1 1/ 3 cup milk
1/ 4 cup sugar
4 cups flour
5 tablespoons butter, softened
1 teaspoon salt
2 ½ teaspoons yeast
1. Mix together in a bowl until dough forms. (Or use the dough option on your bread machine.) Let dough rise and then knead again.
2. Divide dough into 12 or 16 large balls and an equal amount of very small balls. Place large balls of dough into greased muffin tins.
3. Press down in the center of each one to form an indentation into which you will place the smaller ball of dough. Cover muffin pans with a clean cloth.
Let rolls rise another 40 minutes or more.
4. Brush tops of rolls with a mixture of 1 beaten egg and 1/ 2 tablespoon of sugar.
5. Bake in a preheated 375 degree oven for 15 to 20 minutes or until lightly golden.
6. Serve warm with butter.
7. ENJOY – I bet you can’t eat just one!
Can we talk? If you’re a subscriber to Somebody’s Mom, my gut tells me that you are already in my corner. I am not a perfect person, but I think my readers “get” me. I appreciate you and am delighted folks take an interest in my passion for cooking.
I have a bread machine that was given to me by my good friend, Kazue, over 15 years ago. When she had to return to Japan after residing in New York for a few years, she left her bread machine behind. Never having owned one, I was thrilled to become the honored recipient. I eventually came to the conclusion that what I enjoyed most was creating different types of dough more than using the machine to bake the actual loaf. I love the fact that it does the hardest part of preparing bread; it kneads the dough for you. I have made every kind of bread dough imaginable in my machine, such as potato, sweet potato, sour dough, dill, etc. I remove the dough after the dough cycle ends and then place it in individual mini loaf pans or muffin pans and allow it to rise again, for extra fluffy breads.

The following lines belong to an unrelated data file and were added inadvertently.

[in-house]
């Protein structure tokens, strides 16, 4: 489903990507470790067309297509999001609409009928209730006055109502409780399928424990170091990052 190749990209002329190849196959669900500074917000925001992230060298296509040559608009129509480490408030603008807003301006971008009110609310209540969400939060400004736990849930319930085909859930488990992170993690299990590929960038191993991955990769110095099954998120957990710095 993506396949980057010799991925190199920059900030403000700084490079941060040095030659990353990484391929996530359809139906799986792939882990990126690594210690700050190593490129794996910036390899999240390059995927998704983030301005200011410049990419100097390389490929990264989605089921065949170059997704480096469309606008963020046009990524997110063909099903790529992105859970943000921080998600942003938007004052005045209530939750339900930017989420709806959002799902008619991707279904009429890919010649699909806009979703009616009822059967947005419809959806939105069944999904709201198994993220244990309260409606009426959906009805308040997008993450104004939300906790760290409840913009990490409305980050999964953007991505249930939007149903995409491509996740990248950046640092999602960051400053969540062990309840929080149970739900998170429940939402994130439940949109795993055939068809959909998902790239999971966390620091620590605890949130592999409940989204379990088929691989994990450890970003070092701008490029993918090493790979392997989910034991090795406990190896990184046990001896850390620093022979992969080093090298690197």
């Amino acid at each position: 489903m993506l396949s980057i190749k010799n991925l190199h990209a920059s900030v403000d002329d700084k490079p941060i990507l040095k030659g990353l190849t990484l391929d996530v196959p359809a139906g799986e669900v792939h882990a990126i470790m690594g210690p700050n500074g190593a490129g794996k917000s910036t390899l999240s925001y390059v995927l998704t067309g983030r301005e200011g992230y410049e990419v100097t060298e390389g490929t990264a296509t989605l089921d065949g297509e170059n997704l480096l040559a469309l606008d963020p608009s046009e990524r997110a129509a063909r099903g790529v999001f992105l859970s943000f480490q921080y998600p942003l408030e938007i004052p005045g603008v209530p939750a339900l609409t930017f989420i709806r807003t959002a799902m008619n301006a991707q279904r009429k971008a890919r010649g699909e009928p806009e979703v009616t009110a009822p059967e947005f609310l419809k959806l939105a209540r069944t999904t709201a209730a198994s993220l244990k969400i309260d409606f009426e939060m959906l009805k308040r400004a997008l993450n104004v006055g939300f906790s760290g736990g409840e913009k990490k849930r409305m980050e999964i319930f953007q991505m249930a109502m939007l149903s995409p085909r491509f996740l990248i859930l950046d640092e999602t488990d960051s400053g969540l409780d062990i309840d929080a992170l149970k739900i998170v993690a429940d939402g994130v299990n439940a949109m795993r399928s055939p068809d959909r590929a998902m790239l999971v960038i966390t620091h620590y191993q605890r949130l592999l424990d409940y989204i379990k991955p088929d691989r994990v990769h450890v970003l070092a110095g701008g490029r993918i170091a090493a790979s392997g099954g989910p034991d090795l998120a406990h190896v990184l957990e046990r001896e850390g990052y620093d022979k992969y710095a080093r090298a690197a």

I’ve made Brioche many times before using my bread machine. One sad day, my bread machine started to smoke and the dough overflowed from the dough bucket inside the machine. Not one to waste good dough, I salvaged most of it and shaped it into rolls and placed them in greased muffin pans. To my great relief and delight, the rolls were delicious!
After 15 years of hard use, I figured my little inherited bread maker had lived way beyond its life expectancy. Seriously, if I get 10 to 12 years out of any of my machines, I feel I am ahead of the game. I mentioned to my husband, Tom, that I would be looking to buy a new bread machine, because I couldn’t live without one now. Tom said he could fix it; it’s in his DNA to tinker with something before he throws in the towel to buy something new. True to his word, he took apart the whole bread machine and patiently cleaned every nook and cranny, then put it back together. Perfect! No smoke came out and the pizza dough I made was fine. I should have known he would be able to fix my bread maker from what my friend, Tilly, had told me months earlier. She had a 25-year-old Robot Cupe food processor that wasn’t working. She told me she was confident that Tom could fix it. Sure enough, she asked Tom to take a look the next time he was at her house. He took the look, fixed it, and it is still working as of today.
Some things in life are worth fixing – even old kitchen machines!!